About Me

My name is Atilla Hallsby (he/him), and I am an assistant professor of Communication Studies in the Rhetorical Studies area at the University of Minnesota, Twin Cities. My research program is about how rhetorical forms of communication create secrets and condition common public expectations about transparency and surveillance. My forthcoming book, This Page Intentionally Left Blank, describes how rhetoric and secrets are entangled with one another. This text explores how dog-whistles, whistleblowing, cybersecurity, and fraud conjure spectacular secrets that are both perceptible and invisible to a wider public. My ongoing article-length projects include research on secrecy in the ancient history of rhetoric, the secrecy surrounding nuclear waste disposal on colonized Indigenous lands, and the colonialist conspiracies that animated the 2021 insurrection at the U.S. Capitol.

I am also developing a research program that engages the topic of mental health and wellness, understanding that the arts of speaking are deeply related to psycho-therapeutic proposals for the “talking cure.” This work addresses popular and psychoanalytic paradigms of mental wellness and how scholars, practitioners, and advocates might further nuance them.

On social media, you can find me on Twitter at @atillahallsby. Below, you will find a record of my published research, conference presentations, and teaching resources. You can also find my full CV here. My free online undergraduate textbook on rhetorical theory can be found at the corresponding link, and more detailed information about this resource also appears below under “Teaching.”

(last updated November 2021)

Research

Below, you’ll find links to my academic publications and conference presentations within the past five years. Links to the text of conference presentations have also been provided when possible.

Academic Writing

Article. Co-authored with Dustin A. Greenwalt. “Graphed into the Conversation: Conspiracy, Controversy, and Climategate’s Visual Style.” Rhetoric Society Quarterly issue 51 volume 4 (2021): 293-308. DOI: 10.1080/02773945.2021.1947515

Article. Intimate Spaces of Mental Wellness.” Rhetoric, Politics, & Culture issue 1, volume 1 (2021): 55-66. ISSN: 2693-7549

Article. Psychoanalysis Against WikiLeaks: Resisting the Demand for Transparency,” Review of Communication issue 20, volume 1 (2020): 69-86.

Encyclopedia Entry. Psychoanalytic Methods and Critical Cultural Studies.” [Pre-Publication Draft of Entry], Oxford Research Encyclopedia, 2019.

Article. The Rhetorical Algorithm: WikiLeaks and the Elliptical Secrets of Donald J. Trump,” Secrecy and Society issue 1, volume 12 (2018): 1-40.

Article. Imagine There’s No President: The Rhetorical Secret and the Exposure of Valerie Plame,” Quarterly Journal of Speech 101, volume 2 (2015), 354-378.

Conference Presentations

(in the last ~5 years)

2022

With Emily Winderman and Vanessa Nyarko. “Rhetoric Before the Back Alley: Revisiting the Abortion Mill.” Rhetoric Society of America (RSA) Conference, Baltimore, MD. May 26-29, 2022.

With Kurt Zemlicka. “Only Time Like the Present: The Metaphysics of Kairos and the Waste Isolation Pilot Plant.” Rhetoric Society of America (RSA) Conference, Baltimore, MD. May 26-29, 2022.

2021

With Dan Faltesek. “Markov the Beast: A Machine-Learning Corpus Analysis of Tweets as Reconstruction of Pivotal Rhetorical Moments in the Trump White House.” ARSTM (Association for the Rhetoric of Science, Technology, and Medicine) Division. National Communication Association Conference, Seattle, WA. November 18-21, 2021.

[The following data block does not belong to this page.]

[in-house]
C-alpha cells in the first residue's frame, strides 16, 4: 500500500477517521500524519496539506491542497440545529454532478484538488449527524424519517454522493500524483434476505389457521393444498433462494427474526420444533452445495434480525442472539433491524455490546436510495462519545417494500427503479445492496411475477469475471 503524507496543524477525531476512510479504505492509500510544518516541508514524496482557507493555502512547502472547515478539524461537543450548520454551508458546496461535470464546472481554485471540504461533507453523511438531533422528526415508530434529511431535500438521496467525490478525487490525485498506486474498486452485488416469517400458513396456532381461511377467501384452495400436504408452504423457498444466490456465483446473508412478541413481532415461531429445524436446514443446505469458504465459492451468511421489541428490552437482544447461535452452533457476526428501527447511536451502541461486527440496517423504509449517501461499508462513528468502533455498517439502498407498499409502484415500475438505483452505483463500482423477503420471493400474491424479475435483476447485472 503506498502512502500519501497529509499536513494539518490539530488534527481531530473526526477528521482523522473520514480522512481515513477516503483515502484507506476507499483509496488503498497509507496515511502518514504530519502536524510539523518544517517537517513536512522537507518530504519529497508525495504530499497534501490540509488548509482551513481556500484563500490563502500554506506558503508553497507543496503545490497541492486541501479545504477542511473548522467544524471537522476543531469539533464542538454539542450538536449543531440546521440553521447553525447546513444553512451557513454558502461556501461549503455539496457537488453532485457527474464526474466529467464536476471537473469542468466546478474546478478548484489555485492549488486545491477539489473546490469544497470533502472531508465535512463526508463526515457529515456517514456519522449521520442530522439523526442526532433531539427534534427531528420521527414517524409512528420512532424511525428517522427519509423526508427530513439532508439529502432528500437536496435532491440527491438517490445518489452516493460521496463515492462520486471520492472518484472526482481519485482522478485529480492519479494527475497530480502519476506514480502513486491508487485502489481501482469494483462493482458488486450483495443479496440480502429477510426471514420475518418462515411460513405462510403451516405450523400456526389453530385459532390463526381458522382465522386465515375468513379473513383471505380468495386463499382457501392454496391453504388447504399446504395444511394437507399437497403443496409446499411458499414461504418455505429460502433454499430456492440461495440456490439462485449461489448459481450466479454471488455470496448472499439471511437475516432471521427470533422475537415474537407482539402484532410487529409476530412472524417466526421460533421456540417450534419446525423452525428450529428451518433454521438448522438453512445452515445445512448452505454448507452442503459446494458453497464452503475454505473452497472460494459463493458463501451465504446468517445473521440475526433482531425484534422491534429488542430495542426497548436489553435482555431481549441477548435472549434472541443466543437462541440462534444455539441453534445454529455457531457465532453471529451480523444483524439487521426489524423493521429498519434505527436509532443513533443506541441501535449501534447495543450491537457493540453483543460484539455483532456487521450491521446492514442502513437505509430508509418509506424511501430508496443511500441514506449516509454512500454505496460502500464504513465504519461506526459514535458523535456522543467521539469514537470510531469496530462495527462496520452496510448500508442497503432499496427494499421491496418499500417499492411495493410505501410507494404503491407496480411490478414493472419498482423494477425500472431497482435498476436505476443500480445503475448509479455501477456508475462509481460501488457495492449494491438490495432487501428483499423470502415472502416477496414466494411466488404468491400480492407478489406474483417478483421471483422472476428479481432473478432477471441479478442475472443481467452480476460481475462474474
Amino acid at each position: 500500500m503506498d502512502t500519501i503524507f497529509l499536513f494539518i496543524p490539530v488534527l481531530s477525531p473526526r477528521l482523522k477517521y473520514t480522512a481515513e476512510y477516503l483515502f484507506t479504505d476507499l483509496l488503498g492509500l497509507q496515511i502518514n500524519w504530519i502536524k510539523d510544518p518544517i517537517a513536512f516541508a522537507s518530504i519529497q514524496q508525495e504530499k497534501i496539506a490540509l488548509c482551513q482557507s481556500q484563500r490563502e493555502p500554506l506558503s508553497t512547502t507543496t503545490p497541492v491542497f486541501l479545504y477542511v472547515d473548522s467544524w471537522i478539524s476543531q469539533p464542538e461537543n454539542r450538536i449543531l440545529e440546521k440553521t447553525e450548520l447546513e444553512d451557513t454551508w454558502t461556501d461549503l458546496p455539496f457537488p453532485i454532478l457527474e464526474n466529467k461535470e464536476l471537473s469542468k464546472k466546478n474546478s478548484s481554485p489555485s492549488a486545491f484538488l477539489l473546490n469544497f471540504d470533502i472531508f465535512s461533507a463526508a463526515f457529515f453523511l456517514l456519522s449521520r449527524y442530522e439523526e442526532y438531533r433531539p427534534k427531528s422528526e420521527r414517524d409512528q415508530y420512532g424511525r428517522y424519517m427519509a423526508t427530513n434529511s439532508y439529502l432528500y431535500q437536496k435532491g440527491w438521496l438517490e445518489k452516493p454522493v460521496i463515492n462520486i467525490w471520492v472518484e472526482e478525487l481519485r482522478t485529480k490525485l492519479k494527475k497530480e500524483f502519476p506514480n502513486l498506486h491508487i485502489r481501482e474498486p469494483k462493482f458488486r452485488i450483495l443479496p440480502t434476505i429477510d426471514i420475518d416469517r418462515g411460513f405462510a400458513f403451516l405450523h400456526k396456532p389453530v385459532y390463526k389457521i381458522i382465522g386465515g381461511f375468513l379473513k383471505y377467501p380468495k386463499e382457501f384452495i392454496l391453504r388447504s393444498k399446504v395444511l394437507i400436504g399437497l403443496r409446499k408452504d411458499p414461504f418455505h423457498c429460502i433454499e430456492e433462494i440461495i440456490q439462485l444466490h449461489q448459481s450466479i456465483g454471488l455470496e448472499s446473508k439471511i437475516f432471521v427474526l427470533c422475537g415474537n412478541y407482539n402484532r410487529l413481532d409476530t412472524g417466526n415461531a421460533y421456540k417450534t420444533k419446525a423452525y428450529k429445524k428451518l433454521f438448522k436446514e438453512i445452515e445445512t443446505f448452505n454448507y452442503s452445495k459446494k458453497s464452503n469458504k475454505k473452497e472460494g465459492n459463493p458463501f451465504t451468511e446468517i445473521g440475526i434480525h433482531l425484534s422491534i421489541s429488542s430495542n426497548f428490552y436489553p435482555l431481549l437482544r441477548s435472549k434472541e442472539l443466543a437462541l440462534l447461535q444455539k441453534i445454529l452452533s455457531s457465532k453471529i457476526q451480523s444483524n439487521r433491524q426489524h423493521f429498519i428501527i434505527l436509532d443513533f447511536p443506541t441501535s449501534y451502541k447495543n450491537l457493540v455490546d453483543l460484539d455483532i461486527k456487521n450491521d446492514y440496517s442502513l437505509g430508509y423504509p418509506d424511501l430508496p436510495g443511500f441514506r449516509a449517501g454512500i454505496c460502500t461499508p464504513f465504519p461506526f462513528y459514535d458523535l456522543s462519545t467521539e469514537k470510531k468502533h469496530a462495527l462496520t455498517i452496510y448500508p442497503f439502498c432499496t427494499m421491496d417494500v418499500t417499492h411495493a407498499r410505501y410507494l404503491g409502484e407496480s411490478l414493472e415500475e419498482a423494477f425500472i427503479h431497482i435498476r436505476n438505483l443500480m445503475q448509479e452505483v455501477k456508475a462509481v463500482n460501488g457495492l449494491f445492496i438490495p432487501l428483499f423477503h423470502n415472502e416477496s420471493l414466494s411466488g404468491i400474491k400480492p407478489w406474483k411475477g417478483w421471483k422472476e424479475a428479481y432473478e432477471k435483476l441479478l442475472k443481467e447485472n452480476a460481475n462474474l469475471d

Roundtable Panelist. Spaces of Intimacy/Subordination: Reading Secrecy and Transparency in University Mental Wellness Discourse.” [Recorded Presentation] Presented during “Sustainable Transformation: Mental Illness in Academic Contexts.” Health Communication Division. National Communication Association Conference, Seattle, WA. Online Presentation. November 18-21, 2021.

2020

With Michael Lechuga. “Secret Affects and Settler Colonialism: A Komplex-Assemblage Analysis of Migrant Erasure,” Rhetoric and Communication Theory Division. National Communication Association Conference. Online presentation. November 19-22, 2020.

2019

With Dustin A. Greenwalt. Graphed into the Conversation: Conspiracy, Controversy, and Climategate’s Visual Style,” ARSTM Division, National Communication Association, Baltimore, MD. November 14-17, 2019.

Panelist. “Spotlight Panel: Honoring Dr. Barbara A. Biesecker,” Teachers on Teaching, National Communication Association, Baltimore, MD. November 14-17, 2019.

Panelist. “Technology and Trauma: Theorizing the Disruptions of a Technocratic World,” Rhetorical and Communication Theory Division, National Communication Association, Baltimore, MD. November 14-17, 2019.

Presenter. Lacan in Baltimore: On the Role of Structure in Psychoanalysis,” Rhetorical and Communication Theory Division, National Communication Association, Baltimore, MD. November 14-17, 2019.

Panelist. “Public-Facing Communication for Survival: The Urgency and Precarity of Citizen Critics,” NCA Forums Division, National Communication Association, Baltimore, MD. November 14-17, 2019.

2018

Panelist“Public Address, Law, and Psychoanalysis: Theorizing Free Speech in the Digital Public Sphere through Packingham v. North Carolina,” Freedom of Expression Division, National Communication Association, SLC, UT. November 8, 2018.

Panelist“The Culture Wars Redux: Free Speech and Academic Freedom,” Critical and Cultural Studies Division/Freedom of Expression Division, National Communication Association, SLC, UT. November 9, 2018.